Abuja — The World Bank yesterday said despite improvement in Internet penetration worldwide, there was still wide digital divide in both access and capacity while its anticipated dividends in terms of growth and massive jobs creation remained unseen.
It said Internet access remained highly discriminatory and has not really contributed to poverty reduction.
World Bank Group Lead ICT Policy Specialist, Mr. Tim Kelly said there had been no real productivity in growth and jobs adding that progress was still confined to the micro rather than macro levels.
Speaking in Abuja during the launch of the World Development Report 2016 on Digital Dividends, he said countries appeared to have neglected the analogue component of the digital revolution and urged governments to invest in education and skills development to complement the digital component.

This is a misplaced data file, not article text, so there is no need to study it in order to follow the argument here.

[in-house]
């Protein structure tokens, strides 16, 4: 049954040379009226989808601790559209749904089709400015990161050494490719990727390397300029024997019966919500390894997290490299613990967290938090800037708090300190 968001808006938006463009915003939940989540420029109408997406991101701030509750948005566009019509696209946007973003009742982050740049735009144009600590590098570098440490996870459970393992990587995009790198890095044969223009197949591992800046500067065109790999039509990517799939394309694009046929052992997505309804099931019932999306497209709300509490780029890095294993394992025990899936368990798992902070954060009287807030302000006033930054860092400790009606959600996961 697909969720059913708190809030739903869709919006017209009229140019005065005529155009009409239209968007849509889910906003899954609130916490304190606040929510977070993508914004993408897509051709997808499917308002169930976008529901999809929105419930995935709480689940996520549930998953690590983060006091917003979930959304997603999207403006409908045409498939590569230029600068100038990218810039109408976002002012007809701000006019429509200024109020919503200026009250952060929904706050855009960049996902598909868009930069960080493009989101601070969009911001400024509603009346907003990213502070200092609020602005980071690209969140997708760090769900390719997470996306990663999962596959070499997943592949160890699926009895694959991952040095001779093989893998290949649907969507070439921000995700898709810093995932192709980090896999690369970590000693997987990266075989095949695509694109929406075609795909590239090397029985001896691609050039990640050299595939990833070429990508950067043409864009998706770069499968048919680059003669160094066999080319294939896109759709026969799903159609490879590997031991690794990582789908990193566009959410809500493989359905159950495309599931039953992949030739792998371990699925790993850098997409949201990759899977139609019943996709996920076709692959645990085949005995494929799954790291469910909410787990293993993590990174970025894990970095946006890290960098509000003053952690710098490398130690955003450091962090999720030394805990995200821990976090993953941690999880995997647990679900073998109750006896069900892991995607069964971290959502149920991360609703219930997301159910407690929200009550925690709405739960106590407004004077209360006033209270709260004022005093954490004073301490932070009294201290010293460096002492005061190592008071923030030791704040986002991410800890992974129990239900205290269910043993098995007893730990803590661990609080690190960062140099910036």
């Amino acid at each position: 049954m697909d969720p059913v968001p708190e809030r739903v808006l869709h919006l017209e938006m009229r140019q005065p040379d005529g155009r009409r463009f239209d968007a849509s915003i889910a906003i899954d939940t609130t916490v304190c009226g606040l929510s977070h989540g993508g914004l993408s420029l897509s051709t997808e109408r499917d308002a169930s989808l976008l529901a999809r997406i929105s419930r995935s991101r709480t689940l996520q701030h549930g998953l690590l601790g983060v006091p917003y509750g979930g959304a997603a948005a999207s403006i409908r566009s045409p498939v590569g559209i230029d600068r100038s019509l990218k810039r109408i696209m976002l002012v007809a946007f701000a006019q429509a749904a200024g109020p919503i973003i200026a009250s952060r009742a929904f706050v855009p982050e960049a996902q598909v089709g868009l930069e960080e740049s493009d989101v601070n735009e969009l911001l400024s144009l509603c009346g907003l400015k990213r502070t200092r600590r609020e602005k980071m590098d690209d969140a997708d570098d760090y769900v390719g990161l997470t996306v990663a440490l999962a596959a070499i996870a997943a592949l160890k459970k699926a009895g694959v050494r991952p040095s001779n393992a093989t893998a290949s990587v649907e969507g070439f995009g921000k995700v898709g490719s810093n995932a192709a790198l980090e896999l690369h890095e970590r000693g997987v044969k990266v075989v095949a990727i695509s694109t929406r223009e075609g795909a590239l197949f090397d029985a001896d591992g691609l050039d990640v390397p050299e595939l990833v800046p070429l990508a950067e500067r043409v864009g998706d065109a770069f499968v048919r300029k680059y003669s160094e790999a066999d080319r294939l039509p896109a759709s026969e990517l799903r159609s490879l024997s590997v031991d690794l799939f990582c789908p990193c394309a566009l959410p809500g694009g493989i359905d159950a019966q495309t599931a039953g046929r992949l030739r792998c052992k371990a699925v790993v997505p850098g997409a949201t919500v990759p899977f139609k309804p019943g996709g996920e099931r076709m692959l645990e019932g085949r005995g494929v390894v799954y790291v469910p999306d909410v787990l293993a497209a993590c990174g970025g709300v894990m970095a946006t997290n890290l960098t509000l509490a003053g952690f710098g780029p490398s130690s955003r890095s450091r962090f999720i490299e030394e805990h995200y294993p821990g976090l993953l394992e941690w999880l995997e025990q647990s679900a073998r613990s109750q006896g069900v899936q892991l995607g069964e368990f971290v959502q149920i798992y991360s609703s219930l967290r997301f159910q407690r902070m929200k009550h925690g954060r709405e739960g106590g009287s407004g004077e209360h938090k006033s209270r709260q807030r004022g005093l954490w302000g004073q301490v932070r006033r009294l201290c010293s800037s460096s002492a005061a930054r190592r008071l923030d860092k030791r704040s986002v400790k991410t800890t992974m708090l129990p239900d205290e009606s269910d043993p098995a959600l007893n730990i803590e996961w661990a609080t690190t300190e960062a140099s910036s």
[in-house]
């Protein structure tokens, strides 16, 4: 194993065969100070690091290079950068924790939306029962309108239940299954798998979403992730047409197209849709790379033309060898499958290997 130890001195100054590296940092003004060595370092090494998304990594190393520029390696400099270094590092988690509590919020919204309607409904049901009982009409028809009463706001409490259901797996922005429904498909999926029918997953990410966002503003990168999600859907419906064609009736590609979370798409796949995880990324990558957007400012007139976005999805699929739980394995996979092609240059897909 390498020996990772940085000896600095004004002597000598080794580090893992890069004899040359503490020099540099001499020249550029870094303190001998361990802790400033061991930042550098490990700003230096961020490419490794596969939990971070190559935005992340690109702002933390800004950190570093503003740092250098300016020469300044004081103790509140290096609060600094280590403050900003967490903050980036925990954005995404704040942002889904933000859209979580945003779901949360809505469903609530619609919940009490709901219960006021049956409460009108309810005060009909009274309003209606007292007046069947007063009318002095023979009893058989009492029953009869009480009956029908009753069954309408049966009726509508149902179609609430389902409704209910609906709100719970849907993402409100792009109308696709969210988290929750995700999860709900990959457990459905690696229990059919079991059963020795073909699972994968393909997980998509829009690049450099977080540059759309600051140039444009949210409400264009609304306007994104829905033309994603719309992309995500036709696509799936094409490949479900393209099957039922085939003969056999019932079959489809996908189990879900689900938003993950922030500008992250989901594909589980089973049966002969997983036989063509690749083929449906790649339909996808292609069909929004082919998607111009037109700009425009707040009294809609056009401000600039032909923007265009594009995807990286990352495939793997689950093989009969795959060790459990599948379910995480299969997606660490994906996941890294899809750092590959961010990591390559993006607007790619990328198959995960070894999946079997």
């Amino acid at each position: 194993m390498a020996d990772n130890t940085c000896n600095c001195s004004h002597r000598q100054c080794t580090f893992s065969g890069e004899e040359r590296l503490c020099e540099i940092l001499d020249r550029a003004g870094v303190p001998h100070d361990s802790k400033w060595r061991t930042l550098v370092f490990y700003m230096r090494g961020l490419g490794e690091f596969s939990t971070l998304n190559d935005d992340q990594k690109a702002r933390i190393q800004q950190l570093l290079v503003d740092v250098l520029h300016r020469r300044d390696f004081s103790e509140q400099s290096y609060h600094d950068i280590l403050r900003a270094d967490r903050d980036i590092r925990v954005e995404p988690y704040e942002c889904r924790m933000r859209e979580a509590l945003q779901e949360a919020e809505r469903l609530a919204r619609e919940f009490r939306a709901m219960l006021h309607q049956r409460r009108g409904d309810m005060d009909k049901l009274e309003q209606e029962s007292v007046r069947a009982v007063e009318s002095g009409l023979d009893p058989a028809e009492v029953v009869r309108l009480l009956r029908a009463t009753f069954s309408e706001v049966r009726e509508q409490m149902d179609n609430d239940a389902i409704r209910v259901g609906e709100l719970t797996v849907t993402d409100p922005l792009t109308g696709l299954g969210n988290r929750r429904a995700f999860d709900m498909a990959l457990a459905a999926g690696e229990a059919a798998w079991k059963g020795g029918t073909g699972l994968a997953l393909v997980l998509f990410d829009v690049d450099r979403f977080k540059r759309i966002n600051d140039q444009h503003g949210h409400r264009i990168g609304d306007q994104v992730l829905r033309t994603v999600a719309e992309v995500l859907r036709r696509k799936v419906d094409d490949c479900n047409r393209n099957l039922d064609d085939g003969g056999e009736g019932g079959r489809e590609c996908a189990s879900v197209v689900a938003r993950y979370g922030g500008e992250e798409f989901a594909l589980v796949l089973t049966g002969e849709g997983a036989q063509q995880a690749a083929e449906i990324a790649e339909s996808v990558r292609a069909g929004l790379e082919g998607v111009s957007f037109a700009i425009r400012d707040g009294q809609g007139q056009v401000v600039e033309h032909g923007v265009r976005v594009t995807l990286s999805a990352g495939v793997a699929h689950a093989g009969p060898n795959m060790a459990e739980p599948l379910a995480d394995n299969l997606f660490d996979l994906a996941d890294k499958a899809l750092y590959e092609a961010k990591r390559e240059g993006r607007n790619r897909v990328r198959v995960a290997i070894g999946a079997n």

He said pursuing digital revolution without its analogue component could be disappointing in terms of good results.
He said while four billion people lacked internet access, six billion others lacked access to quality broadband internet.
He said: “While there are many success stories, the aggregate impacts of digital technologies have so far been smaller than expected. Firms are more connected than ever, but global productivity growth has slowed.”
The report, nevertheless, acknowledged the transformational benefits of digital technologies in recent times.
“Digital technologies-the internet, mobile phones, and all other tools for collecting, storing, analyzing and sharing information-have spread quickly… nearly 70 per cent own a mobile phone. The number f internet users has more than tripled in a decade-to an estimated 3.2 billion at the end of 2015,” it stated.
Kelly added that that governments should create the greatest citizen engagement in e-government projects in order to achieve significant impact.
Credit: All Africa